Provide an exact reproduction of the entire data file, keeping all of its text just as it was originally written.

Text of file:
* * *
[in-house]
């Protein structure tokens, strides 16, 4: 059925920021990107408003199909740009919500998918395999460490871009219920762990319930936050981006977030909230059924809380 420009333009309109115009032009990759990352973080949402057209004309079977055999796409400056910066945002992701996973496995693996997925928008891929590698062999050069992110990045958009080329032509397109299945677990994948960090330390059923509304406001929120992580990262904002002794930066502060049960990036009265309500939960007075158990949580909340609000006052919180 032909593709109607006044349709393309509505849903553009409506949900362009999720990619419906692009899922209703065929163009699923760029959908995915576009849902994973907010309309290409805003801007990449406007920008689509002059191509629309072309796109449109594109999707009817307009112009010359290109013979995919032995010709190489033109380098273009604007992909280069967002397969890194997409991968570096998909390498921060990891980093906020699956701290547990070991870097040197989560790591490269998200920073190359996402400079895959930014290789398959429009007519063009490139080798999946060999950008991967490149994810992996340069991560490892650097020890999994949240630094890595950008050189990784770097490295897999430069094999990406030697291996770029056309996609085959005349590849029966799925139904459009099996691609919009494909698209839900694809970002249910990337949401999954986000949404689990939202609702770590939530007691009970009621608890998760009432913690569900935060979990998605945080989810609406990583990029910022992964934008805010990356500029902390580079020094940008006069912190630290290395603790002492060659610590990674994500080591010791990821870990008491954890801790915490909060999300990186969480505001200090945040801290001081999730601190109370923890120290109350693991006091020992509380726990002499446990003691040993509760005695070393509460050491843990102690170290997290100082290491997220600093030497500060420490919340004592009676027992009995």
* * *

[in-house]
């Protein structure tokens, strides 16, 4: 059925920021990107408003199909740009919500998918395999460490871009219920762990319930936050981006977030909230059924809380 420009333009309109115009032009990759990352973080949402057209004309079977055999796409400056910066945002992701996973496995693996997925928008891929590698062999050069992110990045958009080329032509397109299945677990994948960090330390059923509304406001929120992580990262904002002794930066502060049960990036009265309500939960007075158990949580909340609000006052919180 032909593709109607006044349709393309509505849903553009409506949900362009999720990619419906692009899922209703065929163009699923760029959908995915576009849902994973907010309309290409805003801007990449406007920008689509002059191509629309072309796109449109594109999707009817307009112009010359290109013979995919032995010709190489033109380098273009604007992909280069967002397969890194997409991968570096998909390498921060990891980093906020699956701290547990070991870097040197989560790591490269998200920073190359996402400079895959930014290789398959429009007519063009490139080798999946060999950008991967490149994810992996340069991560490892650097020890999994949240630094890595950008050189990784770097490295897999430069094999990406030697291996770029056309996609085959005349590849029966799925139904459009099996691609919009494909698209839900694809970002249910990337949401999954986000949404689990939202609702770590939530007691009970009621608890998760009432913690569900935060979990998605945080989810609406990583990029910022992964934008805010990356500029902390580079020094940008006069912190630290290395603790002492060659610590990674994500080591010791990821870990008491954890801790915490909060999300990186969480505001200090945040801290001081999730601190109370923890120290109350693991006091020992509380726990002499446990003691040993509760005695070393509460050491843990102690170290997290100082290491997220600093030497500060420490919340004592009676027992009995």